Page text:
In your conversations in Romania you’re going to hear the word “fraier” (fry-air) sooner or later and so it’s important to know what it means.
Generally speaking it is the complete opposite of smecher, or perhaps better said, “fraier” is the counterpart to “smecher”.
Think of it this way: the smecher uses his/her cunning and craftiness to profit at the expense of the fraier.
The word “fraier” comes from the German Freier, which originally meant a man who was engaged to be married (a fiance) but now means something along the lines of a “John” or a prostitute’s customer.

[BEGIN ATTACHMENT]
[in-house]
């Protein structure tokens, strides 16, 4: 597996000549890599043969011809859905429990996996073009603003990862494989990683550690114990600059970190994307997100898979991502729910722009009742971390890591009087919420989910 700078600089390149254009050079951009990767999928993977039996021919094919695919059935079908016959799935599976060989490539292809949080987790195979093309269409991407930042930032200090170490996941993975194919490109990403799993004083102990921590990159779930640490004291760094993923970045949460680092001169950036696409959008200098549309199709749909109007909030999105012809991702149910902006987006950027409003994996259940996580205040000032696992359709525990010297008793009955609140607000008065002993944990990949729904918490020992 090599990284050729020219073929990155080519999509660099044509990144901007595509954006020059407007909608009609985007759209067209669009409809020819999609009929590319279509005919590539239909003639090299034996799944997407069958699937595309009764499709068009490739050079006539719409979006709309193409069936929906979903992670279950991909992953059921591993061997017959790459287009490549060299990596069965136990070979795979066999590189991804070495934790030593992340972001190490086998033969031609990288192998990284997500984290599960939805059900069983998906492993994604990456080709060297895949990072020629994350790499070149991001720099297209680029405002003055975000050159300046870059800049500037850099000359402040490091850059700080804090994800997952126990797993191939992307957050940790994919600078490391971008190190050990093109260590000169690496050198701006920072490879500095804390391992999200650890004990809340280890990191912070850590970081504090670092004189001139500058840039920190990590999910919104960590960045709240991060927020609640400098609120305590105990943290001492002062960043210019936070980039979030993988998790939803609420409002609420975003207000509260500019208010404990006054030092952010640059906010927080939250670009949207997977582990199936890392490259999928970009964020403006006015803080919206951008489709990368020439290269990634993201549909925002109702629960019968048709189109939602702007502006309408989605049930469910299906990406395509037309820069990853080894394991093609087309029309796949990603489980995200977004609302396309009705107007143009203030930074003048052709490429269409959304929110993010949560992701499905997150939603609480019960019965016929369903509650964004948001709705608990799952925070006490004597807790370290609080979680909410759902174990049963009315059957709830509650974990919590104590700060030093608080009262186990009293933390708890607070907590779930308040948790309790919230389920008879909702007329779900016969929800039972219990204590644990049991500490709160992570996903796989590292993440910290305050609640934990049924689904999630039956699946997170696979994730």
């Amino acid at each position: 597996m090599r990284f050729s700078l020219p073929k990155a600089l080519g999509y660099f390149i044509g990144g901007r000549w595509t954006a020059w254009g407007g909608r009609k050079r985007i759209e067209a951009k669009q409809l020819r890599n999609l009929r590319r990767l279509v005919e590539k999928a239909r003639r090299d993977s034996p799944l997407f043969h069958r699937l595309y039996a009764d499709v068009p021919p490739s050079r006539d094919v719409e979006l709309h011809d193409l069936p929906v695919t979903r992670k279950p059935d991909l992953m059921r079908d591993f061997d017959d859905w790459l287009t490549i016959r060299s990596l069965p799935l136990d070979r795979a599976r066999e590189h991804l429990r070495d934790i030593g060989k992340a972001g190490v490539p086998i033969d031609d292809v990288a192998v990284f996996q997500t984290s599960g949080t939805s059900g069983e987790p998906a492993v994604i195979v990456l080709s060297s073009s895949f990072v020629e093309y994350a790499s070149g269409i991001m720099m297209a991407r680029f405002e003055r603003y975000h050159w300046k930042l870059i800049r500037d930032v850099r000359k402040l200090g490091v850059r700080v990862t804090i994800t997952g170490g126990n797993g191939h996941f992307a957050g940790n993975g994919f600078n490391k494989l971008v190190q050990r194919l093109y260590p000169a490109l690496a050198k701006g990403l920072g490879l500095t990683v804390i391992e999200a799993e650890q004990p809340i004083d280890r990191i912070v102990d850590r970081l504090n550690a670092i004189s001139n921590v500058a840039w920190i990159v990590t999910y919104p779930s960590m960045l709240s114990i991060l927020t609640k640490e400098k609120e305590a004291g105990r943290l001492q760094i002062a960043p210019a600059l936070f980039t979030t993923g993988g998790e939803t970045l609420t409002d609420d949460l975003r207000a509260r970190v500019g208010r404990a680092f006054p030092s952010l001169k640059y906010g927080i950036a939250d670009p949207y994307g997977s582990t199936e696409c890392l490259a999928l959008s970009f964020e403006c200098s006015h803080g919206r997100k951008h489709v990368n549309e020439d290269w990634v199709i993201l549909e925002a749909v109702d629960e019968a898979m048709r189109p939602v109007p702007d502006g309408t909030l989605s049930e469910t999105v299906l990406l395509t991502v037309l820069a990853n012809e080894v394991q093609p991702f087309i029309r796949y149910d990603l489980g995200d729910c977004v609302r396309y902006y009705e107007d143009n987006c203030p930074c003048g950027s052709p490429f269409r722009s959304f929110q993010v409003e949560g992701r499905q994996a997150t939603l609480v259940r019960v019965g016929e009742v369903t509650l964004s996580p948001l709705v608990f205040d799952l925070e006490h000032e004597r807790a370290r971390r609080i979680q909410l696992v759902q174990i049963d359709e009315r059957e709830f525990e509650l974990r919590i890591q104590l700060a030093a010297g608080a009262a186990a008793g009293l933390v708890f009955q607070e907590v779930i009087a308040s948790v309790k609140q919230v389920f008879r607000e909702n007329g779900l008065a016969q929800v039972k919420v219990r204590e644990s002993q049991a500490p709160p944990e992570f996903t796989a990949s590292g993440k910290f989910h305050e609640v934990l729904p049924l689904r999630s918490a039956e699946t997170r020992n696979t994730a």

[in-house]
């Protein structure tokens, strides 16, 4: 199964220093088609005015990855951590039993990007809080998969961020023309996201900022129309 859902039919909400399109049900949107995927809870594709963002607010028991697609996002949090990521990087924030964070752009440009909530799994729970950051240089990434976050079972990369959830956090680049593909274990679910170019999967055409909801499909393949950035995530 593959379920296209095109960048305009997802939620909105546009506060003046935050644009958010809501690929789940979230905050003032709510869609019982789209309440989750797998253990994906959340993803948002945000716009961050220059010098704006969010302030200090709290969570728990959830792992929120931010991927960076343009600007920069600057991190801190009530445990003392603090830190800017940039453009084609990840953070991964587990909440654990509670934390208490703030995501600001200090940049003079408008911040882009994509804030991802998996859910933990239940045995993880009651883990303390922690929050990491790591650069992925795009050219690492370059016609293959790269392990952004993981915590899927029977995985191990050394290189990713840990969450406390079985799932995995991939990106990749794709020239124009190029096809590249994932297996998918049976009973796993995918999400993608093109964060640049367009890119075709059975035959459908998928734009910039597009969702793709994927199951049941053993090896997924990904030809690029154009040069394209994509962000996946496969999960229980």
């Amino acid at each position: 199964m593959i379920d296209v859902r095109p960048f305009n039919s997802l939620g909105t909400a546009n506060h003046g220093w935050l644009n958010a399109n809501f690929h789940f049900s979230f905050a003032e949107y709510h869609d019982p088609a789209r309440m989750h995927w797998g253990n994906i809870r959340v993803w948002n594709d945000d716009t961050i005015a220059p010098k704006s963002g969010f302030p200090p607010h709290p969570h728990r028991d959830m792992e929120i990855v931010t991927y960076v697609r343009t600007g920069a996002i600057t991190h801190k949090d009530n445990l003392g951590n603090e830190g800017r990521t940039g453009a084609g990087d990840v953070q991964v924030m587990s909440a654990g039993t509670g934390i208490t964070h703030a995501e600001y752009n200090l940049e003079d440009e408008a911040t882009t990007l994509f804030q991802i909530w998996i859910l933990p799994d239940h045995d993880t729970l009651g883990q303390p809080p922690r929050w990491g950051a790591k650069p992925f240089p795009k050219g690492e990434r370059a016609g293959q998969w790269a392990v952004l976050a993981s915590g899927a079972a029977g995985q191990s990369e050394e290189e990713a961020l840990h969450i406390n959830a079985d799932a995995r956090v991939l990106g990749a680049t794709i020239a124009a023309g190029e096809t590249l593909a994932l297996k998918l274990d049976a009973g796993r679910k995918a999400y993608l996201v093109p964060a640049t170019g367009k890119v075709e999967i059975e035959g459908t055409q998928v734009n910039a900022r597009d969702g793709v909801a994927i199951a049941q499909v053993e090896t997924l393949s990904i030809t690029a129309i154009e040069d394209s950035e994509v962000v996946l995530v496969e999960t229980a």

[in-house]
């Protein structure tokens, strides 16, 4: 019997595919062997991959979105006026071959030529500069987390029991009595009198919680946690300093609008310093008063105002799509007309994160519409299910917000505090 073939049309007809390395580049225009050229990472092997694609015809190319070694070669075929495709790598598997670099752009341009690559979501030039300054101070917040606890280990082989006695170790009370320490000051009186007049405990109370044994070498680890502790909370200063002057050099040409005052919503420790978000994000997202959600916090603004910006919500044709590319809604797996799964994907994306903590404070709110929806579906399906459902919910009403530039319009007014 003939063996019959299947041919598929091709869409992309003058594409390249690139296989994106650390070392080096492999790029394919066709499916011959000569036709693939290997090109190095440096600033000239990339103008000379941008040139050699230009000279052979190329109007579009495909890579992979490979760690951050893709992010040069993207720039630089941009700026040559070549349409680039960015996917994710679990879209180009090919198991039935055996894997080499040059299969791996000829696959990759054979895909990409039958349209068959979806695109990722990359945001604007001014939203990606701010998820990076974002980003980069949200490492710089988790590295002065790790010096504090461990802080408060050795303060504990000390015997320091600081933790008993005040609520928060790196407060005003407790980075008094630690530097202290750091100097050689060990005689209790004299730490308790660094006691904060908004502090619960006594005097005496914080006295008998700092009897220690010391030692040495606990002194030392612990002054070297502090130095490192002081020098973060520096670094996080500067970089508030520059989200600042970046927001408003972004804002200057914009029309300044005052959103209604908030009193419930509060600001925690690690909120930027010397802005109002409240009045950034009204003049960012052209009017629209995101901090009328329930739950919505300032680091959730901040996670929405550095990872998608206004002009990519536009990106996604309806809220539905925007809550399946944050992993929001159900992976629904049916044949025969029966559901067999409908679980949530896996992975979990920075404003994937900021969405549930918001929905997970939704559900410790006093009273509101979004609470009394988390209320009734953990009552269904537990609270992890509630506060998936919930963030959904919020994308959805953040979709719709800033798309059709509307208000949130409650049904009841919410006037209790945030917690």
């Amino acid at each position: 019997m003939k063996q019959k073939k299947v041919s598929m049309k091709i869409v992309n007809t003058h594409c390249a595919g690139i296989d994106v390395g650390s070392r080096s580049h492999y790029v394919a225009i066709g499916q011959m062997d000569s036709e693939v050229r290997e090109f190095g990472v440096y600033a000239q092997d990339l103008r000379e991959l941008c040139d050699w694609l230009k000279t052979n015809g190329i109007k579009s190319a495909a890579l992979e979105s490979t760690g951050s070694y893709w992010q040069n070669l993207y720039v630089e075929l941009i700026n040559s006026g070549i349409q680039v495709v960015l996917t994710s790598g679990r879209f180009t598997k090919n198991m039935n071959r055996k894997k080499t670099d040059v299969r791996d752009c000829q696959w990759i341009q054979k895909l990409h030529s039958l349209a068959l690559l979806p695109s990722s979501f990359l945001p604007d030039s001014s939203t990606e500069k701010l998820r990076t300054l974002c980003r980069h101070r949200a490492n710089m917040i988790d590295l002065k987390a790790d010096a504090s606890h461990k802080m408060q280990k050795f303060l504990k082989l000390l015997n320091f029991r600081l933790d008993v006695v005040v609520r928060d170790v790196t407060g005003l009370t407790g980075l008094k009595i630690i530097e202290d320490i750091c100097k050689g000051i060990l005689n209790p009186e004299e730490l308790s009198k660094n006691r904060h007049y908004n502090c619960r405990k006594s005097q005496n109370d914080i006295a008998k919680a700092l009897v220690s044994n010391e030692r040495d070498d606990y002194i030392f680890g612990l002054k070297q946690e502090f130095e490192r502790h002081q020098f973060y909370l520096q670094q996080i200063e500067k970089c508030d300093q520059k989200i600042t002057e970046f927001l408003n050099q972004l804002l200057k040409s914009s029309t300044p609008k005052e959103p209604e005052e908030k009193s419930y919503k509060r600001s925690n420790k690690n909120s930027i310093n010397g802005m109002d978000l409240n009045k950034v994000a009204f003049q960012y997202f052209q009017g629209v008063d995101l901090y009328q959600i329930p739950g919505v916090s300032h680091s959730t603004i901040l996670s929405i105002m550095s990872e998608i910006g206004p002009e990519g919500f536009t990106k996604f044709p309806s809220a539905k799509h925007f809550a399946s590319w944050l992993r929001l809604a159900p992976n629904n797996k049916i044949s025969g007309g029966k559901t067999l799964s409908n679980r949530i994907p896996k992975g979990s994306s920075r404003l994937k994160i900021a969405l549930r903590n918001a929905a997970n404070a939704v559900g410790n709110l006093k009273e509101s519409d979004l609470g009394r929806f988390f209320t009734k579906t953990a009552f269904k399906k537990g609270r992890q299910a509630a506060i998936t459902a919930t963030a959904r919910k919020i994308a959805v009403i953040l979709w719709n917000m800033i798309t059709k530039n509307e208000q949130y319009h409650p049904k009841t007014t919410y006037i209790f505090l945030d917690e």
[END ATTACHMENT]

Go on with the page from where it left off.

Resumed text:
In Romanian this has been modified further to mean something along the lines of a “sucker”, as in P.T. Barnum’s famous non-quote, “There’s a sucker born every minute”. Anyone who is a fraier is the “mark” or the victim or the “sucker” or fool that fell for the smecher‘s tricks.
In British English, the most equivalent word to denote fraier would be the term “punter”.
Since the word fraier is a noun, it takes normal declinations:
Therefore I can now say to all of you, come to Romania and enjoy yourselves, but don’t be a fraier(a)!